On 12 January 2017, the Economist came out with its latest Big Mac index. Also known as the burger benchmark, the index compares the price of a Big Mac around the world. This catchy, if highly incomplete means of comparing the relative purchasing power of different currencies, uses the United States and the US$ as its base. Countries where Big Macs cost less than in the United States (in US$ terms) have weak currencies, and those where they are more expensive have overvalued currencies.
Switzerland won the top spot again for the most expense burgers. A Swiss Big Mac costs US$ 6.35 (CHF 6.50), compared to US$ 5.06 in the US. Based on the raw index, unadjusted for local purchasing power, Switzerland’s currency is 25.5% overvalued. A year ago in January 2016, it was 30.7% overvalued.
After adjusting for purchasing power it is only 4% overvalued, slightly more than its adjusted overvaluation of 2.6% in January last year.
Last year the British pound was hit hard by the Brexit vote. At US$3.73 (GBP £3.09), a British Big Mac is now 26.3% undervalued in US$ terms. Even after adjusting for purchasing power it is still 18.1% cheaper than in the US, suggesting an undervalued currency.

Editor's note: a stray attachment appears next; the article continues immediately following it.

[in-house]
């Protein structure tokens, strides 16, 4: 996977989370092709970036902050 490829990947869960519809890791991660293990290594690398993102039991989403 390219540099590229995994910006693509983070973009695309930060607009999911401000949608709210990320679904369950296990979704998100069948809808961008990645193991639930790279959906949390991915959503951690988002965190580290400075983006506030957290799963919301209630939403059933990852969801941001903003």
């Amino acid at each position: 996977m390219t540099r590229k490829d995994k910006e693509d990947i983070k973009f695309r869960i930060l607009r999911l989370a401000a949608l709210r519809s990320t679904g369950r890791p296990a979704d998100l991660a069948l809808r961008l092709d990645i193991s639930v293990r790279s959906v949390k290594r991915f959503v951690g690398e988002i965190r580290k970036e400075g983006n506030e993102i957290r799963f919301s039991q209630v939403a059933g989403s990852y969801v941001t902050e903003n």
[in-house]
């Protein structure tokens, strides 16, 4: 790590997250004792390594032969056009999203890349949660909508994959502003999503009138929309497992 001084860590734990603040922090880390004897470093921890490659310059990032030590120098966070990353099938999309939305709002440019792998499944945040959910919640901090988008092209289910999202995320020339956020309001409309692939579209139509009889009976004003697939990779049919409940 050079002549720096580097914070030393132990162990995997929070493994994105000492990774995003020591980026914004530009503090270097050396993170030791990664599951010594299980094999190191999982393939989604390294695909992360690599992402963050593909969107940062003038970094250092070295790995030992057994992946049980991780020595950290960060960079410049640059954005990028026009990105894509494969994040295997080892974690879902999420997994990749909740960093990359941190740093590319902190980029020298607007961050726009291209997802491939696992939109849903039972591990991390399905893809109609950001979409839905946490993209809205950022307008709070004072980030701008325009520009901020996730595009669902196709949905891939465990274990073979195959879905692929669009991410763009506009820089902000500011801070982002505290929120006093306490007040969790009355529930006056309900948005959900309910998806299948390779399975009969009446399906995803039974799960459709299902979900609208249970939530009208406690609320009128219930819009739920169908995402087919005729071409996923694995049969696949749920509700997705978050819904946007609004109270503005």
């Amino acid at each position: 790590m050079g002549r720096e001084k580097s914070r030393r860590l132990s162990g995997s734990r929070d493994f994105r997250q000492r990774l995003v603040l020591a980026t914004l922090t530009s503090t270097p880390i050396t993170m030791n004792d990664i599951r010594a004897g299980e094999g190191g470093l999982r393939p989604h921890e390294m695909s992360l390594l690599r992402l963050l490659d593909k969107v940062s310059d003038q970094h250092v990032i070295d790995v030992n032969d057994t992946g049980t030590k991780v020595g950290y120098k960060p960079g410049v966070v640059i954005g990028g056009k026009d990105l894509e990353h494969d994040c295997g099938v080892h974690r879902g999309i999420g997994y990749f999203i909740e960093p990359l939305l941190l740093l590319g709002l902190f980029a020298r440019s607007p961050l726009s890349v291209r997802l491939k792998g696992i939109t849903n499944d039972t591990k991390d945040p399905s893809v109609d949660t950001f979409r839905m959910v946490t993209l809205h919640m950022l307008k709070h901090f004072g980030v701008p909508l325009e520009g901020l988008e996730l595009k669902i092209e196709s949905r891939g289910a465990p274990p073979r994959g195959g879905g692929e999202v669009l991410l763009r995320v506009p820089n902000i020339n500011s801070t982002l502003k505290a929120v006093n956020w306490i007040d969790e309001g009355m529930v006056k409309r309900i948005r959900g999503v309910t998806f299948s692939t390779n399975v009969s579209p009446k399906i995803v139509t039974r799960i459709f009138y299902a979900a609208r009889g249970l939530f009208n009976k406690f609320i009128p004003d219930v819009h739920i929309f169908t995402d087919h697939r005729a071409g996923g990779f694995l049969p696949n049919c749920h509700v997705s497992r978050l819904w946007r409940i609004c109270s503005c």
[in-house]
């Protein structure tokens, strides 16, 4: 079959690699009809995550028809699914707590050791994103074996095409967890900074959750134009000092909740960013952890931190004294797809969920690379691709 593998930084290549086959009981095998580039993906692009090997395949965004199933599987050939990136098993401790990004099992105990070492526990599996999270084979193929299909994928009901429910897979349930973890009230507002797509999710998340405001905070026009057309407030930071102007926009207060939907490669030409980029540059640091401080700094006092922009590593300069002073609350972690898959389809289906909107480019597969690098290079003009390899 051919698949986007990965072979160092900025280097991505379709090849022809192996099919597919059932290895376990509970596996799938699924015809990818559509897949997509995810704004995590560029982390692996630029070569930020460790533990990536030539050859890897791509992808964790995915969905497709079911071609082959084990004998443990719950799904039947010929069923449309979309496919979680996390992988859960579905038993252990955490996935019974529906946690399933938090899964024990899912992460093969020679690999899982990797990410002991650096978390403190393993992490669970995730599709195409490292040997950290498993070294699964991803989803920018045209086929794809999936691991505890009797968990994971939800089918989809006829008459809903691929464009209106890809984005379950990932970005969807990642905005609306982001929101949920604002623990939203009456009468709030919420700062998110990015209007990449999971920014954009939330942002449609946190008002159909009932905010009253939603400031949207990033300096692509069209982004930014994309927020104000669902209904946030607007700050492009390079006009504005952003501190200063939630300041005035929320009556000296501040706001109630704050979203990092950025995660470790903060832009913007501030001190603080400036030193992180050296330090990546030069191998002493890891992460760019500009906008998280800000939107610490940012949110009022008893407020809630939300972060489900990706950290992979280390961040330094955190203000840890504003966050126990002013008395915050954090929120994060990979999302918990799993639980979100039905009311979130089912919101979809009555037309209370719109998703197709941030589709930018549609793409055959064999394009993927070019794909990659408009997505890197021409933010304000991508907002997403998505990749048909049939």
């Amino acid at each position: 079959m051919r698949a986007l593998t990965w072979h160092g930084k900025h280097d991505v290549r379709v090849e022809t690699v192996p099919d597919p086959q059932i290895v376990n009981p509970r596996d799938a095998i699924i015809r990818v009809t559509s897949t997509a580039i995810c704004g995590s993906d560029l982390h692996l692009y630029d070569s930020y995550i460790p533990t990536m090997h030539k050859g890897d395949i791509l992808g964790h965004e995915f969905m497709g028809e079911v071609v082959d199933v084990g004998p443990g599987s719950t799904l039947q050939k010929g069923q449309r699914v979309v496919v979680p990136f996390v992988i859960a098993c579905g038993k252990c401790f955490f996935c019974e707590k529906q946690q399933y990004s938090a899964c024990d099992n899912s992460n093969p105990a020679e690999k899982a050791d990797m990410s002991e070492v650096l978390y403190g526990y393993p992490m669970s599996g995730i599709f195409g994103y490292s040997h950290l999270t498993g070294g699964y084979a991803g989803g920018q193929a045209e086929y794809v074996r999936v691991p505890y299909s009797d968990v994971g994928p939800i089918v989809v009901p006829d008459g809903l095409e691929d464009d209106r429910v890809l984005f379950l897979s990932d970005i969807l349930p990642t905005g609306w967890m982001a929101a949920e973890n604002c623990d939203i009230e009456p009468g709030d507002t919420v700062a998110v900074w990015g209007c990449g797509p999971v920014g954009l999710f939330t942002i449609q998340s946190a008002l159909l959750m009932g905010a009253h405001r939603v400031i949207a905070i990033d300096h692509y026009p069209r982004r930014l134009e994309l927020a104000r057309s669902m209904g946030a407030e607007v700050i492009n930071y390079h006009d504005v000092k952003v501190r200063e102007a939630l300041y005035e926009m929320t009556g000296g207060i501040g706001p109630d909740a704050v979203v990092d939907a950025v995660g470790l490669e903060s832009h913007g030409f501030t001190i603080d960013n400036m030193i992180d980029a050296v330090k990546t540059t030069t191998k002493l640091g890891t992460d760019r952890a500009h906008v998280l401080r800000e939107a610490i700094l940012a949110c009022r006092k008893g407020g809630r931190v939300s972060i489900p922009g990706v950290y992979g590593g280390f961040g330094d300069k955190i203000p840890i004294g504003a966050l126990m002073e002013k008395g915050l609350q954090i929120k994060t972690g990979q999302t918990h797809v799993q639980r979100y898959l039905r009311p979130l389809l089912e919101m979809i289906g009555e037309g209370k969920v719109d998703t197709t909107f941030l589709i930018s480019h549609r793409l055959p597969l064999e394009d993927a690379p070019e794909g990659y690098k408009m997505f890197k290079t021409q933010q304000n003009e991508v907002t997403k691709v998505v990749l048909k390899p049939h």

The Economist also produces Big Mac index numbers using the euro and British pound as base currencies. In January 2017, in raw numbers, using the British pound as a base, a Swiss Big Mac was 70.3% overvalued. Using a euro base it was 56.3% overvalued. On a purchasing power basis, the Swiss franc was 26.9% overvalued in pounds, and 6.1% overvalued in euros. A year earlier, Swiss franc overvaluation against both of these currencies was 11% on a purchasing power basis.
Raw or adjusted, Swiss Big Mac prices are hard to digest.
The Big Mac index (The Economist website – in English)
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